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Am J Clin Nutr. 2002 Jan;75(1):47-56.

Effect of 3 modified fats and a conventional fat on appetite, energy intake, energy expenditure, and substrate oxidation in healthy men.

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  • 1Research Department of Human Nutrition, the Centre for Advanced Food Studies, The Royal Veterinary and Agricultural University, Frederiksberg, Denmark.



Different dietary fats are metabolized differently in humans and may influence energy expenditure, substrate oxidation, appetite regulation, and body weight regulation.


We examined the short-term effects of 4 triacylglycerols (test fats) on subjective appetite, ad libitum energy intake, meal-induced thermogenesis, and postprandial substrate oxidation.


Eleven healthy, normal-weight men (mean age: 25.1 +/- 0.5 y) consumed 4 different test fats [conventional fat (rapeseed oil) and 3 modified fats (lipase-structured fat, chemically structured fat, and physically mixed fat)] in a randomized, double-blind, crossover design.


No significant differences in appetite sensations or ad libitum energy intakes were observed between the 4 test fats. Overall, the 4 fats exerted different effects on energy expenditure (meal effect: P < 0.01) and substrate oxidation (interaction between meal and time: P < 0.05). In post hoc tests, the 3 modified fats resulted in significantly higher postprandial energy expenditure and fat oxidation than did the conventional fat (P < 0.008, Bonferroni adjusted); no significant differences were observed between the 3 modified fats.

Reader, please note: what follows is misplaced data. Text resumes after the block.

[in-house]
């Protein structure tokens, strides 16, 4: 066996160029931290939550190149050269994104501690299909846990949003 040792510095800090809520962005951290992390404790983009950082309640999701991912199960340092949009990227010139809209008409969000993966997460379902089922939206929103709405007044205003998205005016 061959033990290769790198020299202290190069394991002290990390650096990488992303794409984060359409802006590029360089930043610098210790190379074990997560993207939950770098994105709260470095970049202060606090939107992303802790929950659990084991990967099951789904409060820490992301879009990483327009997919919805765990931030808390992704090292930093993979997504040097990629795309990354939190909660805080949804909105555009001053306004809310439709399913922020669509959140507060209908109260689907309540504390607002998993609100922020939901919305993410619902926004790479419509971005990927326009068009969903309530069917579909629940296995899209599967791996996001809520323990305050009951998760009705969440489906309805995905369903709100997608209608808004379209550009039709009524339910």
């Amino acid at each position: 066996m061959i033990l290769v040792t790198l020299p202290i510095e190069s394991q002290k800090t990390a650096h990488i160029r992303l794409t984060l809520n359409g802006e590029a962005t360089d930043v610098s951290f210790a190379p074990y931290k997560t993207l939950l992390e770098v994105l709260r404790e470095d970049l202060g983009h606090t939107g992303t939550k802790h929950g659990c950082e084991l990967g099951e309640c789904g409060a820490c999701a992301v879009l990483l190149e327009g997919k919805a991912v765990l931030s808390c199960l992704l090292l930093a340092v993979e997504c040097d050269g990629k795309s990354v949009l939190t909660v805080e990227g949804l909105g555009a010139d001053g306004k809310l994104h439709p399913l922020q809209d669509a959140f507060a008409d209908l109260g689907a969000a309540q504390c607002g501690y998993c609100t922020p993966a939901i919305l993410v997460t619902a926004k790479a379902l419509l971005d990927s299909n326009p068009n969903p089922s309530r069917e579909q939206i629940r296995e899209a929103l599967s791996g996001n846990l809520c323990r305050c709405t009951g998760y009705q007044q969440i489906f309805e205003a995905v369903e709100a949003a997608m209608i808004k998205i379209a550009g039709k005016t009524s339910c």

Structured fats do not change short-term postprandial appetite sensations or ad libitum energy intakes but do result in higher postprandial energy expenditure and fat oxidation than do conventional fats and hence promote negative energy and fat balance. In humans, a physically mixed fat (trioctanoate + rapeseed oil) is metabolized as quickly as are structured fats. The position of medium-chain fatty acids on the glycerol backbone of triacylglycerols does not seem to affect energy expenditure or appetite.

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